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Everything posted by descalabro

  1. Yes, I completely agree. It felt so frustrating to beat some hard challenge so I could obtain the materials to craft an item that sometimes I kept it just for the sake of it. I would eventually sell it, but it really was frustrating.
  2. 1) I don't see how. It was never said that hte setting is swimming in magic 2) Why would it be bland? Plenty of games feature exactly that. I hate the notion that CRPG are becoming so loot-centric. I guess it's the MMO/Diablo influence. That mastercrafted sword I had made by the master smith in town? It served me trough the game faithfully. Why should it be "bland"? A weapon that served your from beginning to end..that fact alone makes it legendary. Even better if you can customize such weapons (apperance) or simply because you wielded it for so long, you get a bonus to it because you're so familiar with it (easily done by tracking number of kills/strikes for a specific weapon) I agree with Darkpriest, having the same magical gear during the whole game gets tiresome. It feels great to find magical items, even when they are cursed or your race/class can't use them. You read the description and you feel it's an awesome item, but you later realize that item was nothing when compared to other ones you end up getting. It's also cool having to decide which magical item to use for each situation, and having to decide which magical items to sell, because sometimes an item is so cool you hesitate on selling it even if it's not that powerful. I usually prefer items which have some kind of power (fire, ice, acid, enchantments, etc) besides the + atributes. So it's also a matter of combat strategy; I remember once playing a Black Isle game in which you had to switch to normal items because that particular beast couldn't be killed with magical items, and that added a clever touch to the game. In IWD it made more sense to have magical items because normal ones got broken with use. In BG2 you would find a lot of them, but you still felt great satisfaction when there was one that could be of some use instead of being just one more magical item. Lower level magical items became a burden at higher levels, and that also made things interesting. Besides, if the game is well balanced, and has the right amount of magical items, and the right difficulty getting them, they will only make the game more interesting, and I don't really see a problem if you end up with a lot of them as long as they are relevant and fulfill the gameplay advantages I described. Magical items can make some truly epic battles where you have to consider them for strategy purposes.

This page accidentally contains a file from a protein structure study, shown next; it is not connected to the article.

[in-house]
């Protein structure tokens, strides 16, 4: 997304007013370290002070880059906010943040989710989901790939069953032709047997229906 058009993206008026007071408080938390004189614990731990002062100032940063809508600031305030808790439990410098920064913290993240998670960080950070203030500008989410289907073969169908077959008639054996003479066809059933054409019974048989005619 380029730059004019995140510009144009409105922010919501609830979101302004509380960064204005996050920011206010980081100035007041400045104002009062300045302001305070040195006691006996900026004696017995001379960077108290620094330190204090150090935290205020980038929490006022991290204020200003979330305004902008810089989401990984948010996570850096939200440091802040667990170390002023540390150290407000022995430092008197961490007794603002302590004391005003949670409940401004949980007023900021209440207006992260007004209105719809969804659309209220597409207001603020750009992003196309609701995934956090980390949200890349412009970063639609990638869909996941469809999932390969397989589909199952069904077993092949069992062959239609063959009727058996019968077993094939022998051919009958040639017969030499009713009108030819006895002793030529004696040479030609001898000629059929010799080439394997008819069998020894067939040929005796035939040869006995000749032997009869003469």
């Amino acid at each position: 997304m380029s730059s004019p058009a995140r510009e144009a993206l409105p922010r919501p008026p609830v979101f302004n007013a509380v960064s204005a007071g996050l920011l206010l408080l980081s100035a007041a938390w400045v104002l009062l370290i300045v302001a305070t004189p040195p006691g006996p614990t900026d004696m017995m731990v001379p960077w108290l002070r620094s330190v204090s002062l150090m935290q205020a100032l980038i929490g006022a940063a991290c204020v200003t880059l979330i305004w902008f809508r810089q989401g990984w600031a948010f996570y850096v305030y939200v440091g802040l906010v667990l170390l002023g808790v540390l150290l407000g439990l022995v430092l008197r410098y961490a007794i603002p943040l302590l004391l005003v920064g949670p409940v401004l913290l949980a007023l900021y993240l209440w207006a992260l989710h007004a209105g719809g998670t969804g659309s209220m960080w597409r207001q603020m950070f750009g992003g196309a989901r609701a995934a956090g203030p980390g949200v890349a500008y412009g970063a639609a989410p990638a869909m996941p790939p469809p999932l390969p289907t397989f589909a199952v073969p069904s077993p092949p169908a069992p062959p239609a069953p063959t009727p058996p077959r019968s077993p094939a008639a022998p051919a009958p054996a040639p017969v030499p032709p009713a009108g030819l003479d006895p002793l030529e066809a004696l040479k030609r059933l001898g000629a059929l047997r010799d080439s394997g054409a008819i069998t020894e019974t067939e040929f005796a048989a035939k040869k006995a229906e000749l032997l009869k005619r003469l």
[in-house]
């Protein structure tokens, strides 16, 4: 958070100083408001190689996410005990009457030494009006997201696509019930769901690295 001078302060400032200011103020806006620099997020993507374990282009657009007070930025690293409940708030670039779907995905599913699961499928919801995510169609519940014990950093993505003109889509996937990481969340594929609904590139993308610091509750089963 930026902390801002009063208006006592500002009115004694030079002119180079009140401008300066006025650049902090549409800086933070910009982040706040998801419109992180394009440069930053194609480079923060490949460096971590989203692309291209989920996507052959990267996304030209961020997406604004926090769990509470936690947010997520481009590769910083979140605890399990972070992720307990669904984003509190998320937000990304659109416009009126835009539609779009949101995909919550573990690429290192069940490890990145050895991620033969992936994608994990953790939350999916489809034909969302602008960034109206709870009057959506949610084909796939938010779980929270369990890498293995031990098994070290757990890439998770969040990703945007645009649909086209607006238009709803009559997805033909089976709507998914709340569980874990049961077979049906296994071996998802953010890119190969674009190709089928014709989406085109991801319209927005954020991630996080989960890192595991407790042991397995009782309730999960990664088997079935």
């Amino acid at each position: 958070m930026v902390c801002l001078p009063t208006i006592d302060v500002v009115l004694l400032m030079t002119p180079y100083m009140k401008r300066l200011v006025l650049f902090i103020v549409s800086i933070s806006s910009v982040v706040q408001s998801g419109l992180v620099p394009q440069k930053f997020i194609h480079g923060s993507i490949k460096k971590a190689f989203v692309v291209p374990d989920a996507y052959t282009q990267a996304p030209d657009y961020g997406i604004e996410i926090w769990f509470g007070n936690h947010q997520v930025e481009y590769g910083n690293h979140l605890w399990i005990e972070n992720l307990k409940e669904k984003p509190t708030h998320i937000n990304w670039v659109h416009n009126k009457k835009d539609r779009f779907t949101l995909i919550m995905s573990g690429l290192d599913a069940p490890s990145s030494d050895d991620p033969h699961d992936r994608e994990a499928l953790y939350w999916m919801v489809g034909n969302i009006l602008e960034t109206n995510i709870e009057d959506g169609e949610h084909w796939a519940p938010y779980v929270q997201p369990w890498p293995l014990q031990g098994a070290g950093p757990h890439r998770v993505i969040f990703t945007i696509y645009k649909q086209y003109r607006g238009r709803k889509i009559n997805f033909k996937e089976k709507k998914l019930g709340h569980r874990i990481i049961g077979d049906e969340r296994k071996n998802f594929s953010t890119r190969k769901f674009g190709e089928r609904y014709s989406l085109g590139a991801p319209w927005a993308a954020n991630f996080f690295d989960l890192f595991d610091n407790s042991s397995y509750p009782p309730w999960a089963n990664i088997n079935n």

3. I think what's most important it that they don't give away too much information. I can understand they showed a lot of levels from the mega dungeon, for example, because they knew it would be a good way to get more funds, but now that the game is funded I hope they won't reveal anything else specific about the game. It's enough to me knowing how many companions we'll have in the game, I prefer to be kept unaware of their story and portraits until I play the game.
  4. well. Let's see how well the game mechanics will work once the game is completed. I think only then we may or may not guess future cRPGs will have some of those changes applied. In what concerns the effect of Kickstarter on future games, I have no doubt that this is going to continue bringing big changes, not only RPG-wise but for games in general.